tial, blueprint for the river prepared
by the Murray-Darling Basin
Authority. The Prime Minister said
money for water buybacks had
already been budgeted for the next
"We put in that budget period
$3.1 billion to buy water," she said.
"We have currently used $1.4 billion
of that, so there s more money
available, and then beyond the cur-
rent budget period we will allocate
money as necessary to implement
"Nonsense!" countered another
SA Senator, Simon Birmingham.
"The Prime Minister appears to
be treating South Australia with
utter contempt. She s flown in, she s
promising an announcement for
something beyond 2014 that is not
costed, is not written down, is not
part of any policy and is about a
plan that even she claims she hasn t
Ecologists, conservationists and
economists are as divided as the
main political parties about the size
and effectiveness of Labor s plan.
"We certainly welcome the
announcement by the Labor Party
today," responded Danny O Brien
at the National Irrigators Council.
"We think this is a good step
forward and we absolutely endorse
The Conservation Foundation s
Dr Paul St Clair said: "Ninety per
cent of floodplain wetlands have
been lost. This decision, I think,
will put more water back into the
River Murray and provide certainty
to irrigators, and that s going to be
a good thing for the Murray-Darling
The Murray Darling Association
was less confident. "We hope the
Government s Basin plan will at
least acknowledge the fact that
there is more to do than just buying
back water," said the association s
Ray Najar. "There are sites where
we have huge evaporation losses,
whether it s Menindee Lakes,
Coorong Lakes or the Lower Lakes.
Modifications will have to be made
to some of these systems."
SA s peak water industry body,
the Water Industry Alliance,
welcomed Gillard s announcement
but said it "doesn t go anywhere
near far enough".
"We have no idea how much
water the yet-to-be-released plan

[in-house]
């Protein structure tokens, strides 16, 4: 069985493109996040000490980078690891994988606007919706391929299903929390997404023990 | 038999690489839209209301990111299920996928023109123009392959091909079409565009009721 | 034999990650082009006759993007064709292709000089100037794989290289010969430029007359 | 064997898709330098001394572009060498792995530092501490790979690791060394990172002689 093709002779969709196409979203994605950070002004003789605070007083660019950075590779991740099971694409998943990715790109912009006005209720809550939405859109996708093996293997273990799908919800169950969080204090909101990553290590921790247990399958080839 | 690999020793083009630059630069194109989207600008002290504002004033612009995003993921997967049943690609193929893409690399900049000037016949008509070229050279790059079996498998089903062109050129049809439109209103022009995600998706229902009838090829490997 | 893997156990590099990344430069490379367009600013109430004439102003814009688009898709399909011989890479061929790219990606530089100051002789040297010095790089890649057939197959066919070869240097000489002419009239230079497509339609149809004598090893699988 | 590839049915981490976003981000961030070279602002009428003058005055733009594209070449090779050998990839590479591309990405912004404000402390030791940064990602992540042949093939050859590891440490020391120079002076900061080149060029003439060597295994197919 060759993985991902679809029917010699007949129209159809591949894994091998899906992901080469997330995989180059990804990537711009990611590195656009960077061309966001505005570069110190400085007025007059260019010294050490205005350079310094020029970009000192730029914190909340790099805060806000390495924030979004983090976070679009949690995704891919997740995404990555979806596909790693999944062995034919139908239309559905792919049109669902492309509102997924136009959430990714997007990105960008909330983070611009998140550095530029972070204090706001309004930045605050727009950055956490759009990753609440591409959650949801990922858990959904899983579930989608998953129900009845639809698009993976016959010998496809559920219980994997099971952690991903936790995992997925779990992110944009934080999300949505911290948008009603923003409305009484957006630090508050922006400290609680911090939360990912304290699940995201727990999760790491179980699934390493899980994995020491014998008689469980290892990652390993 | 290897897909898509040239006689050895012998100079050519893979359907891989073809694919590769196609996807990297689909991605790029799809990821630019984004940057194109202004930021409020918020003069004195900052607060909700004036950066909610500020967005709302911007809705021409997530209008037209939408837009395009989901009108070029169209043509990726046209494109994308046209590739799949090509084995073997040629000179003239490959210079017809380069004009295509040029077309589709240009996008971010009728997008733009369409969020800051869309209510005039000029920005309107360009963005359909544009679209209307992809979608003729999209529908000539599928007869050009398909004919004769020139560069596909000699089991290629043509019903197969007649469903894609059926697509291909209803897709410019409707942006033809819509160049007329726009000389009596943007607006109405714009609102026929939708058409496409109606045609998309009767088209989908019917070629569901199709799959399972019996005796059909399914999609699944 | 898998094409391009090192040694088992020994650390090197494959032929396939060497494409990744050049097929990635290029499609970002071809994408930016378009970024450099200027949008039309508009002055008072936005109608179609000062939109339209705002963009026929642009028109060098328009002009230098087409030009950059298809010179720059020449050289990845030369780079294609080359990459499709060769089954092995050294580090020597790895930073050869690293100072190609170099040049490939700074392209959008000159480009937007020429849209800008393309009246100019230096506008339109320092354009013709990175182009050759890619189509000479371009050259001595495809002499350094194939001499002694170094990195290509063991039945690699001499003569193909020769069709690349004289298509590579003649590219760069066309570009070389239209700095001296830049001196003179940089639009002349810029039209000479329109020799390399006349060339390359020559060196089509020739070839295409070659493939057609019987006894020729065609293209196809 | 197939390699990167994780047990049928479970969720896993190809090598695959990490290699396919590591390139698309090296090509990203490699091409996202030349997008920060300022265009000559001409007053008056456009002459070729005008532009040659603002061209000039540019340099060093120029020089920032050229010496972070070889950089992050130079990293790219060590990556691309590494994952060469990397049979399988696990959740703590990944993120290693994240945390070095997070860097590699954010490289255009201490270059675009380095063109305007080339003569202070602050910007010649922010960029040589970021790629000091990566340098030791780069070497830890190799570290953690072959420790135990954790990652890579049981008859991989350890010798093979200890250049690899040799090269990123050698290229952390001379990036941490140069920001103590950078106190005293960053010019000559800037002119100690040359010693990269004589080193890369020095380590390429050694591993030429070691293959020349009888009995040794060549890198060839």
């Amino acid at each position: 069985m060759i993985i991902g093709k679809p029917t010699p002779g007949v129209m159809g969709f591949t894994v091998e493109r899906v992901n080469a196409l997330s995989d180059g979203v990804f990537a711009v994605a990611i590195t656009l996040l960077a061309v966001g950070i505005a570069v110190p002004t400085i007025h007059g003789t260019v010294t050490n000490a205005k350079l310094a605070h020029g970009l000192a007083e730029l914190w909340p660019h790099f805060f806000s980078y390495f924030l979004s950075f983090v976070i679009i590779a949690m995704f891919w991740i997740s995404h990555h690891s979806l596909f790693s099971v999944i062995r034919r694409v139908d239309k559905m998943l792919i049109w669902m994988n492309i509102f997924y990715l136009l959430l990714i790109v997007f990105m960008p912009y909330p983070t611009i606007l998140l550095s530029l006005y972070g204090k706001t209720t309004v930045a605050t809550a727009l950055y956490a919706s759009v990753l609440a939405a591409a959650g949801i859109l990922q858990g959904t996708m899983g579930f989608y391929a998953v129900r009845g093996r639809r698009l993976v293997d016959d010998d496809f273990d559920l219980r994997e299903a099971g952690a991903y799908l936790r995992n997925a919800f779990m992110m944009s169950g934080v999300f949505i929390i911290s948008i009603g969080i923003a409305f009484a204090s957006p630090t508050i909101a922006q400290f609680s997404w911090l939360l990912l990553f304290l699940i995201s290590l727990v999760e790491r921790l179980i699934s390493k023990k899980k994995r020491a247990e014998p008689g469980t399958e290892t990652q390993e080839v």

requires to be bought back and so
we are still in the dark as to if the
Government budget is sufficient,"
Alliance chief executive Joe Flynn
"It s very concerning that Ms
Gillard is talking about maintain-
ing the historical rate of buyback,
which means stretching it out over
years and condemning farmers to
more years of uncertainty. This is
forcing farmers to delay their plans
to either exit or delay their invest-
ments in more efficient production
"Buying water back isn t just
smart for the environment. The
economy is a wholly owned
subsidiary of the environment. The
Government needs to do a lot more
to communicate why restoring
a healthy, functioning river is a
critical piece of infrastructure for
the rural economy."
Liberal MP for Mayo Jamie
Briggs was already saying Labor s
proposal smacked of politics -- as if
that was a surprise.
"What this is, is a reminder of
Mike Rann," he said. "This is 10
days out from an election. Cast
your mind back to March, and you
saw a similar front page in The
Advertiser from Mike Rann saying
that he was buying water that didn t
exist. She s signing up to a plan that
she says she hasn t seen.
"We don t know whether it ll
actually be good for the system, we
Murray water torture
The Murray-Darling has heard it before: Mike Rann's 'historic agreement' and prime ministers
from all parties falsely claiming success. As usual, the river and its people are left high and dry.
Hendrik Gout reports.
Continued Page 4
Cattle graze on what was once the floor of Lake Alexandrina in February.
Photo: Kate Elmes
Links Archive August 12th 2010 August 16th 2010 Navigation Previous Page Next Page